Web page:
Sunday, February 27, 2011

Combustible noodles burn consumer confidence

The latest food safety incident is a report of noodles that catch on fire due to flammable additives used in making them. An opinion piece in the Southern Daily News suggests that noodles that catch on fire are an apt metaphor for the Chinese population's general anxiety and frustration about food safety: he says that consumers' confidence in food has been burned as well.

"After the melamine crisis, leather milk, Sudan Red dye [in eggs], bleached mushrooms, who would dare to say that anything on the Chinese table is safe?"

The writer focuses on the lack of reliable information. "Since there is a lack of credible food safety information, the public has to rely on speculation and rumors about food safety...if information is not open, there can be no guarantee of food safety, the public lacks confidence."

"Food safety is no longer a trivial matter of peoples' livelihood; it is an important affair of the State."

"A cup of milk can make a nation strong and powerful. Similarly, milk with toxins or noodles that catch on fire can destroy the peoples’ confidence."

The writer moves on to connect the food safety crisis with the distancing of food from its natural forms. He suggests there is no need to fear the color, smell, and taste of plain "ecological" food. People can eat the basic "five grains" safely and stay healthy.

Food additives make food more beautiful and tasty, but they change the traditional flavor. Additives are abused by "black-hearted traders" who add toxic substances. "The public blames additives for public incidents of food safety."

He concedes that "food additives are the soul of the modern food additives themselves are not bad; the bad [thing] is the people who misuse them."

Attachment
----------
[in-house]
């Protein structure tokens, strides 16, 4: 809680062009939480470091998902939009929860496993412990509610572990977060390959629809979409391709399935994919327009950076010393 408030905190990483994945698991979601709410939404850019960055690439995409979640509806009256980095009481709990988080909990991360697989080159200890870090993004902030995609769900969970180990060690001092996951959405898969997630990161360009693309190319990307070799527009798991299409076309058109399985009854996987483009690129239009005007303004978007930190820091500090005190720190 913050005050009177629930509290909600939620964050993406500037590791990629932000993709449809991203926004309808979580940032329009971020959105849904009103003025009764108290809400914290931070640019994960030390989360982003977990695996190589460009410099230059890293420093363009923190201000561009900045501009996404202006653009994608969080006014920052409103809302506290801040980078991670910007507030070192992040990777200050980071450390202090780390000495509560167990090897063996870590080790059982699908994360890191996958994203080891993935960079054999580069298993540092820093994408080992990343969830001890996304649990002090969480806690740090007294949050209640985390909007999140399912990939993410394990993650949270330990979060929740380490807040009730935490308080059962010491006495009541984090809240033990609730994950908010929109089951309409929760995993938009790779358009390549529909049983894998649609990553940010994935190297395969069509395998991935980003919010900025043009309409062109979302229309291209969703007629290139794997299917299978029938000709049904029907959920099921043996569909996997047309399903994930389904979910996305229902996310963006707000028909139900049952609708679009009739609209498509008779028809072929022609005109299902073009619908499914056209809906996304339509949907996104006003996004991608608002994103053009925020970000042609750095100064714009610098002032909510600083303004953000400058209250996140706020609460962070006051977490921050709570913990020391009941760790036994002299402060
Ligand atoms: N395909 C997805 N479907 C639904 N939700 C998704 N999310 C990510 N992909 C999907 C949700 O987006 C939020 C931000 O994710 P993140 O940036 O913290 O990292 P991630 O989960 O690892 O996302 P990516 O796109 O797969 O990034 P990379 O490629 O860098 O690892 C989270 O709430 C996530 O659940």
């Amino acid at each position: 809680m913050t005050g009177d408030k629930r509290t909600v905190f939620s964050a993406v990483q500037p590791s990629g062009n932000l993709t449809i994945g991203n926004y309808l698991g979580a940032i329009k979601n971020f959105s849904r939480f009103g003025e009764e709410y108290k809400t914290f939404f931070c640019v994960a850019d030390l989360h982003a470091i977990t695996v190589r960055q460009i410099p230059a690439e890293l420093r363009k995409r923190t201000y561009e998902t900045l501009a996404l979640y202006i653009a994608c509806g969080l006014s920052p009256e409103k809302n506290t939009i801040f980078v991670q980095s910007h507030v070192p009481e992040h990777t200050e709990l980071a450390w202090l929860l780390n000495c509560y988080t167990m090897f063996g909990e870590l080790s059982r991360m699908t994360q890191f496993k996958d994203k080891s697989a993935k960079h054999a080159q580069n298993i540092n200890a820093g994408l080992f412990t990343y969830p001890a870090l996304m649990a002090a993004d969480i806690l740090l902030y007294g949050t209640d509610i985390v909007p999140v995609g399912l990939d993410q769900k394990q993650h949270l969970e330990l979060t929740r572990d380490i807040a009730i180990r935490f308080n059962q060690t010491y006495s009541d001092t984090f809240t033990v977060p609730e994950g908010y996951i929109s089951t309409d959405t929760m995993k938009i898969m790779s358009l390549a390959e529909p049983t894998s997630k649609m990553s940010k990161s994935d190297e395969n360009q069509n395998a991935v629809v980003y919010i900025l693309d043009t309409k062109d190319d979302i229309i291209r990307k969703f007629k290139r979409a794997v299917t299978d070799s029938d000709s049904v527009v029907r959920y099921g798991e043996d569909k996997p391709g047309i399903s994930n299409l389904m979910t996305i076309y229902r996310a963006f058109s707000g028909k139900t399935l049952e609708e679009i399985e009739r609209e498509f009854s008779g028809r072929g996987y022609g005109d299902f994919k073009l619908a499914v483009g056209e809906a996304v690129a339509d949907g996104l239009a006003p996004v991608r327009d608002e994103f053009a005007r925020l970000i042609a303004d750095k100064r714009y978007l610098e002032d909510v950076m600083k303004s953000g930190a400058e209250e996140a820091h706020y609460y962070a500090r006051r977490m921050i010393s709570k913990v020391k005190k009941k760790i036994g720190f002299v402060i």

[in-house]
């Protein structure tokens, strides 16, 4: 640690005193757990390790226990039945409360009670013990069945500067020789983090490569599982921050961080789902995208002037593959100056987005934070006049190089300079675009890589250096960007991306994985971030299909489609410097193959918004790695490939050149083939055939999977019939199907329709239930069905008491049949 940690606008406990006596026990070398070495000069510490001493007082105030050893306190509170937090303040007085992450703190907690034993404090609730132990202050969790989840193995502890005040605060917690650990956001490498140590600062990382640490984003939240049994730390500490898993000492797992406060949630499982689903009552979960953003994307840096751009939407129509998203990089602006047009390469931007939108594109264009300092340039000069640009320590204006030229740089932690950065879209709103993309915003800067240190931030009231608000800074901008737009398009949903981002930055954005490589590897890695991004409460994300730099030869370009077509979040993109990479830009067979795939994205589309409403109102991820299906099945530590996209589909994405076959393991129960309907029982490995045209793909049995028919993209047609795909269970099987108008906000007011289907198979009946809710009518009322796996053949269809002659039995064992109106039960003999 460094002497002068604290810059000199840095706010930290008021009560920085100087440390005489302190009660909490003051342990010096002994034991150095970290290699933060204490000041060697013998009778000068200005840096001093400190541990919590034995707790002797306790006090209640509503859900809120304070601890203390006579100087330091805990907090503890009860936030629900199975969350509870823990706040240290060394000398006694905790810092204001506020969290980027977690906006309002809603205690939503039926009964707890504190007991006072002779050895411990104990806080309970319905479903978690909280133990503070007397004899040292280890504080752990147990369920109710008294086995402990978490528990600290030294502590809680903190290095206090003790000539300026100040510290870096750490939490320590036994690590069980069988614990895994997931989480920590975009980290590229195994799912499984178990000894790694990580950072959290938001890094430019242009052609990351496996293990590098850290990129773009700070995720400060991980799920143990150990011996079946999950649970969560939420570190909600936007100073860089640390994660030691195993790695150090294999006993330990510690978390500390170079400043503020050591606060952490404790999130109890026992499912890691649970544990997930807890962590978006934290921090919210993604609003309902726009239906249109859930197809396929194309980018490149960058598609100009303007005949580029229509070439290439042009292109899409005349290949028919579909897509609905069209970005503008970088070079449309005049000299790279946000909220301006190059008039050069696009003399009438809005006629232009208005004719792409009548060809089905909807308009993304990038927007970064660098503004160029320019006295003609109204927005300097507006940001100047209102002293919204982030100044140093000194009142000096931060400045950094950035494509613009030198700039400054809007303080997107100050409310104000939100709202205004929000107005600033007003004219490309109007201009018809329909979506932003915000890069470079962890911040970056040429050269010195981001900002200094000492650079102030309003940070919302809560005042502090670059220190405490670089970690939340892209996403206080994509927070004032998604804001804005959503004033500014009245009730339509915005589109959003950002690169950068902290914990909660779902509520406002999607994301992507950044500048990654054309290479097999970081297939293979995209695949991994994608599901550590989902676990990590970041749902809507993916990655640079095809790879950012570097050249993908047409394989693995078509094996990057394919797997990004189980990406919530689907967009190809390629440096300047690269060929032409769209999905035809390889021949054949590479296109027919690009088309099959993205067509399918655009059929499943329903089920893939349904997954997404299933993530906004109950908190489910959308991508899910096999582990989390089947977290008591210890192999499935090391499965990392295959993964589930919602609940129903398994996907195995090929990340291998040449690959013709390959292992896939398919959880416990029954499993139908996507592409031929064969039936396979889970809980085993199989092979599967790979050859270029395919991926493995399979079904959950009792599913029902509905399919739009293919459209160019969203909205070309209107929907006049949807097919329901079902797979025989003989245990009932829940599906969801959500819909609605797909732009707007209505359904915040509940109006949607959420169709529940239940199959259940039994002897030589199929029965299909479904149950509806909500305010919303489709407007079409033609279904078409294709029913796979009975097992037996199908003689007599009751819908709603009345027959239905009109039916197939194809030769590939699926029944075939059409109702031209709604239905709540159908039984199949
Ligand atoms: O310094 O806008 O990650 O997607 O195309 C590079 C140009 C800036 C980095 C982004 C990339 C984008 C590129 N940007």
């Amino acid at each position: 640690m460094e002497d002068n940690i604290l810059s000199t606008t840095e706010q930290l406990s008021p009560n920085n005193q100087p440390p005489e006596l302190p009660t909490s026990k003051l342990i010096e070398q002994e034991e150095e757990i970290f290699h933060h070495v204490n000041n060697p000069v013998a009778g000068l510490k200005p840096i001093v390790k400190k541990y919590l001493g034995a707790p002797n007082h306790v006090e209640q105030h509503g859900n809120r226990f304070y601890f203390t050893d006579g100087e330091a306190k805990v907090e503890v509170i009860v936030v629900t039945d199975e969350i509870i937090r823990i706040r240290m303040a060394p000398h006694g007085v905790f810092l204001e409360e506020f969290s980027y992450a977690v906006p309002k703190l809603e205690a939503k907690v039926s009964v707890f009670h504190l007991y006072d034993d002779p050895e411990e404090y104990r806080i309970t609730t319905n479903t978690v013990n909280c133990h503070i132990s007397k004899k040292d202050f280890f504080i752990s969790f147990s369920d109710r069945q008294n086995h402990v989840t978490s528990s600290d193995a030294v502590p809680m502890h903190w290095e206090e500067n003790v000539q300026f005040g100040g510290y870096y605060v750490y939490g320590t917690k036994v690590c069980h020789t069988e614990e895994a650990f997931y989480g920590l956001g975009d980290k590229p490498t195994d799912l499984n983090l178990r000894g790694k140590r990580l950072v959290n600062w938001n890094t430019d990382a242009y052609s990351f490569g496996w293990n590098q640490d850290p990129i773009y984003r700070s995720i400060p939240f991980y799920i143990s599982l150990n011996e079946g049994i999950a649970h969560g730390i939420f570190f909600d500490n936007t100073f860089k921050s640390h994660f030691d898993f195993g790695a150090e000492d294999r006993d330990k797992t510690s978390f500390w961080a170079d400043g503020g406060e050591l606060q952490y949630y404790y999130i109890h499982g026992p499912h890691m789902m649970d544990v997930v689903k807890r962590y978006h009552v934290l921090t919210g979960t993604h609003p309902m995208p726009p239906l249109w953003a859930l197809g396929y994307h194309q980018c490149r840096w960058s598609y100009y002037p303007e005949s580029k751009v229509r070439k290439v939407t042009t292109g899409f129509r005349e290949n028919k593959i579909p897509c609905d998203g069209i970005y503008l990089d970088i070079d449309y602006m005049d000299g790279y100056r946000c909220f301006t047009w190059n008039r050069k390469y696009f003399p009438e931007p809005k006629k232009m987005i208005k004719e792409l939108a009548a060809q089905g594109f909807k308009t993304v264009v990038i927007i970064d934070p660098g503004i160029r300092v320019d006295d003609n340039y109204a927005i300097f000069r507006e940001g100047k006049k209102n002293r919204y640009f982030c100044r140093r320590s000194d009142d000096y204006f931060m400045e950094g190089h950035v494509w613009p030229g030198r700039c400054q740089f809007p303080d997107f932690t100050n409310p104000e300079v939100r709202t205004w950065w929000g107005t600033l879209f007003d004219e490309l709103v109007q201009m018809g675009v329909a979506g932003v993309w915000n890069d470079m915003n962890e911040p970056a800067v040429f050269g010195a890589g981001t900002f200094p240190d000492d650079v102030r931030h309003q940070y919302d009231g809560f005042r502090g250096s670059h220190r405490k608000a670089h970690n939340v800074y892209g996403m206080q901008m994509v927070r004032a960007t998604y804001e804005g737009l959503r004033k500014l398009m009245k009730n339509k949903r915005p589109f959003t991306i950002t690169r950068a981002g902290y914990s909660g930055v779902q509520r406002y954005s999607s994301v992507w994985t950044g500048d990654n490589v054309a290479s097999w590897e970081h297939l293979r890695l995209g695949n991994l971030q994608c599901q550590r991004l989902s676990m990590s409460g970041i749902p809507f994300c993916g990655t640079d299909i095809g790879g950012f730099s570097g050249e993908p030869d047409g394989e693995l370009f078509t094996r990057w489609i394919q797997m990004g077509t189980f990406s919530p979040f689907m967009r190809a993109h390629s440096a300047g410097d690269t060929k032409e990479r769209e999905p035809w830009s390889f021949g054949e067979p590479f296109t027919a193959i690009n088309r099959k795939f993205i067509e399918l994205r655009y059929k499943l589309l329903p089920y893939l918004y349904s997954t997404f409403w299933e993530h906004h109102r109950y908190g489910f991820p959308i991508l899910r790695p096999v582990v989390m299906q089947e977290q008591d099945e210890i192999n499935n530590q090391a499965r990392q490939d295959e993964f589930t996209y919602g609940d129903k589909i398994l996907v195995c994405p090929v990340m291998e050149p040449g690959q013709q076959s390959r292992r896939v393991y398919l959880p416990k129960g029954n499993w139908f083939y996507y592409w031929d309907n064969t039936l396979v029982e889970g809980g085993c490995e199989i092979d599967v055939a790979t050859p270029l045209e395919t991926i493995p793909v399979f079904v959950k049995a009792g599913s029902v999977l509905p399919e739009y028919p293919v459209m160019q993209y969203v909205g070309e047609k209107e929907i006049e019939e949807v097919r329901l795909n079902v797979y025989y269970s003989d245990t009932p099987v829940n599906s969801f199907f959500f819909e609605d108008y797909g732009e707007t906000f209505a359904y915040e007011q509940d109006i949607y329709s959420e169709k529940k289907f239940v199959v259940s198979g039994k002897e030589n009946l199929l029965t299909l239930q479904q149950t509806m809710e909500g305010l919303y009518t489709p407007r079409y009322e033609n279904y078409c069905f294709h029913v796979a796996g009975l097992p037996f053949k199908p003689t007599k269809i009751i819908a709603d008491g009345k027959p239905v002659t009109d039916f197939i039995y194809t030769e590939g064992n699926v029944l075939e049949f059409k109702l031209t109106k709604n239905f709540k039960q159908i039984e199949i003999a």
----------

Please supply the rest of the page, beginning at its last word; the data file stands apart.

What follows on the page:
For "modern people," the writer acknowledges that "returning to the original ecology of food is not so simple." Food additives are here to stay. People in the food industry people must follow the law. Regulators have to use a full range of risk control.

"'Modern people' can regain trust on the food table."

Unplanned pig roast

Last July I posted a report on exploding vehicles.

Another report this week is closer to the subject matter of this blog. On the afternoon of February 21 in Shanghai, a truck carrying a load of over 100 pigs suddenly caught on fire. The fire quickly spread to the cab, but the driver escaped. The pigs, of course, could not escape and observers reported their loud squealing.

Firefighters arrived quickly and put out the fire. In cleaning up the debris it was determined that 10 of the pigs died of burns or smoke inhalation.

"Black Den" Destroyed in Shenyang

This blog has reported a series of crackdowns on underground butchers who sell meat from dead pigs. These operations are surprisingly resilient and hard to stamp out. Their prevalence reflects the large number of dead pigs and widespread disease problems. In discussing this issue, a recent newsletter on the Chinese pork industry says the death rate is about 30 percent. Officially, farmers are entitled to compensation for disposing of dead pigs but that probably requires a troublesome application process and probably less money than selling to a butcher. These stories provide a window into China's inner workings that give insight about the country's severe food safety and sanitation problems.

Authorities in Liaoning Province's Shenyang City broke up a "black den" where dead pigs were butchered, and the meat was dyed, packaged and labeled. This one was described as "especially large" purveyor of pork from pigs that had died of illnesses. The authorities discovered 149 dead pigs, dyes, other additives and 20 tons of industrial salt.

On February 21, Faku County police stopped a suspicious van and discovered that it contained 27 dead pigs that had mostly died of blue ear disease and another kind of bacteria. They determined that the truck was bound for an illegal slaughterhouse in a village near Anshan City. The slaughterhouse was located in a secluded area on a small street in Victory Village, hidden behind a 2-meter wall.